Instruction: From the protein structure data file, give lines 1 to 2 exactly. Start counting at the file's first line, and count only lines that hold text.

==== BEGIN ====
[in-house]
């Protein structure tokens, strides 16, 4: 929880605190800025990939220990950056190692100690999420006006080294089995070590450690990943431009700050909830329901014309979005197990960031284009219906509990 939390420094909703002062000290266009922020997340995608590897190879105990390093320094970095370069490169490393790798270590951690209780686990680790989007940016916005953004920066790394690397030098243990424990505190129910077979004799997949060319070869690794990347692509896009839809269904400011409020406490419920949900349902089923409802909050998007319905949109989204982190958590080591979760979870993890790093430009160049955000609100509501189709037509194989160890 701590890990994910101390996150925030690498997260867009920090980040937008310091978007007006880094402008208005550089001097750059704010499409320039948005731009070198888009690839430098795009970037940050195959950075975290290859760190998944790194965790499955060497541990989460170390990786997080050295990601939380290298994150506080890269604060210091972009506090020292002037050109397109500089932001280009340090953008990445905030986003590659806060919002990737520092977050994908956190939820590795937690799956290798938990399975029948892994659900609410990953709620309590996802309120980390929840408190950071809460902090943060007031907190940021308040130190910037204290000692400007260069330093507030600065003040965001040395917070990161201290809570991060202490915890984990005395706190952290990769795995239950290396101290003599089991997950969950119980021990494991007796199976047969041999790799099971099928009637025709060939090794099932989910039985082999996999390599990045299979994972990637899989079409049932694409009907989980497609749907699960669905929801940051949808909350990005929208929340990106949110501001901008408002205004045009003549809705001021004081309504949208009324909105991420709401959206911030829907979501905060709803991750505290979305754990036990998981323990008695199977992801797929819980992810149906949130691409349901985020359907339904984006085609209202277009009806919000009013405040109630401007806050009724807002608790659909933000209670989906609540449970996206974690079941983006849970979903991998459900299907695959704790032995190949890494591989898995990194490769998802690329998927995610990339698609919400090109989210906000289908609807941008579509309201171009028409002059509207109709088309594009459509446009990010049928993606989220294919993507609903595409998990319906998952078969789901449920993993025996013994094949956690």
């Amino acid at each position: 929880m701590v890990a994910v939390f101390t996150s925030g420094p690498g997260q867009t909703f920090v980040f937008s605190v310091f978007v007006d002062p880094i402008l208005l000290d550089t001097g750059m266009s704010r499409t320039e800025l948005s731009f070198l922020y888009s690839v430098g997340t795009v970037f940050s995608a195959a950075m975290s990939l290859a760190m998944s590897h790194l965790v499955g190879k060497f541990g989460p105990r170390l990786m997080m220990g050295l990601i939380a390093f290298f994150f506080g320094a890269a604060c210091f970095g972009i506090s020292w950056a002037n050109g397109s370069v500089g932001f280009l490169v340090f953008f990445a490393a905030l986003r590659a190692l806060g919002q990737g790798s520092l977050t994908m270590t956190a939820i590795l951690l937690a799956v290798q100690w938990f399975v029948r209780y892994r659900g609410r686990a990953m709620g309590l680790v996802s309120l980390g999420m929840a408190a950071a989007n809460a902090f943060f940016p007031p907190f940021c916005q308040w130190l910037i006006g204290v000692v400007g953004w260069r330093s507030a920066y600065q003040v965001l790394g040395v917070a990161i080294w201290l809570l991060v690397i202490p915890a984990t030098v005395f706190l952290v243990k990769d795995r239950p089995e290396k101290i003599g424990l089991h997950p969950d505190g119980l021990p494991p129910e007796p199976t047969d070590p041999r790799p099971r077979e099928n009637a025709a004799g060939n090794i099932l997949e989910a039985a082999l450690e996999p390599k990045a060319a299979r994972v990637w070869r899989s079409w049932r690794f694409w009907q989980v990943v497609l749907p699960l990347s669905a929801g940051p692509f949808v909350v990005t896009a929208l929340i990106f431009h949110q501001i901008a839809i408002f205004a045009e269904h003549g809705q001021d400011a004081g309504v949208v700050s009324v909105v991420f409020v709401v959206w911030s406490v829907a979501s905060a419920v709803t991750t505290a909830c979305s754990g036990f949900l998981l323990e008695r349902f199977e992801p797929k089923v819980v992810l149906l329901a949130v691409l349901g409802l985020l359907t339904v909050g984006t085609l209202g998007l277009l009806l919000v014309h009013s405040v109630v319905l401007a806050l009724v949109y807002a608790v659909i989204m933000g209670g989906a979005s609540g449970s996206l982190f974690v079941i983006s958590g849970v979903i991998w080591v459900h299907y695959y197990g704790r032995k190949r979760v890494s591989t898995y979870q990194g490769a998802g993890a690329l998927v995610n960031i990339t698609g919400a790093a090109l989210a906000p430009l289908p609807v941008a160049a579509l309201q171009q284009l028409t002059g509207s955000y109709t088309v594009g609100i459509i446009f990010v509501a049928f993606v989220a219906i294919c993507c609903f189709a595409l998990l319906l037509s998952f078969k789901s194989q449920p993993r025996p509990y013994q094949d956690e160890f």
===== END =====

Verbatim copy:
[in-house]
């Protein structure tokens, strides 16, 4: 929880605190800025990939220990950056190692100690999420006006080294089995070590450690990943431009700050909830329901014309979005197990960031284009219906509990 939390420094909703002062000290266009922020997340995608590897190879105990390093320094970095370069490169490393790798270590951690209780686990680790989007940016916005953004920066790394690397030098243990424990505190129910077979004799997949060319070869690794990347692509896009839809269904400011409020406490419920949900349902089923409802909050998007319905949109989204982190958590080591979760979870993890790093430009160049955000609100509501189709037509194989160890 701590890990994910101390996150925030690498997260867009920090980040937008310091978007007006880094402008208005550089001097750059704010499409320039948005731009070198888009690839430098795009970037940050195959950075975290290859760190998944790194965790499955060497541990989460170390990786997080050295990601939380290298994150506080890269604060210091972009506090020292002037050109397109500089932001280009340090953008990445905030986003590659806060919002990737520092977050994908956190939820590795937690799956290798938990399975029948892994659900609410990953709620309590996802309120980390929840408190950071809460902090943060007031907190940021308040130190910037204290000692400007260069330093507030600065003040965001040395917070990161201290809570991060202490915890984990005395706190952290990769795995239950290396101290003599089991997950969950119980021990494991007796199976047969041999790799099971099928009637025709060939090794099932989910039985082999996999390599990045299979994972990637899989079409049932694409009907989980497609749907699960669905929801940051949808909350990005929208929340990106949110501001901008408002205004045009003549809705001021004081309504949208009324909105991420709401959206911030829907979501905060709803991750505290979305754990036990998981323990008695199977992801797929819980992810149906949130691409349901985020359907339904984006085609209202277009009806919000009013405040109630401007806050009724807002608790659909933000209670989906609540449970996206974690079941983006849970979903991998459900299907695959704790032995190949890494591989898995990194490769998802690329998927995610990339698609919400090109989210906000289908609807941008579509309201171009028409002059509207109709088309594009459509446009990010049928993606989220294919993507609903595409998990319906998952078969789901449920993993025996013994094949956690």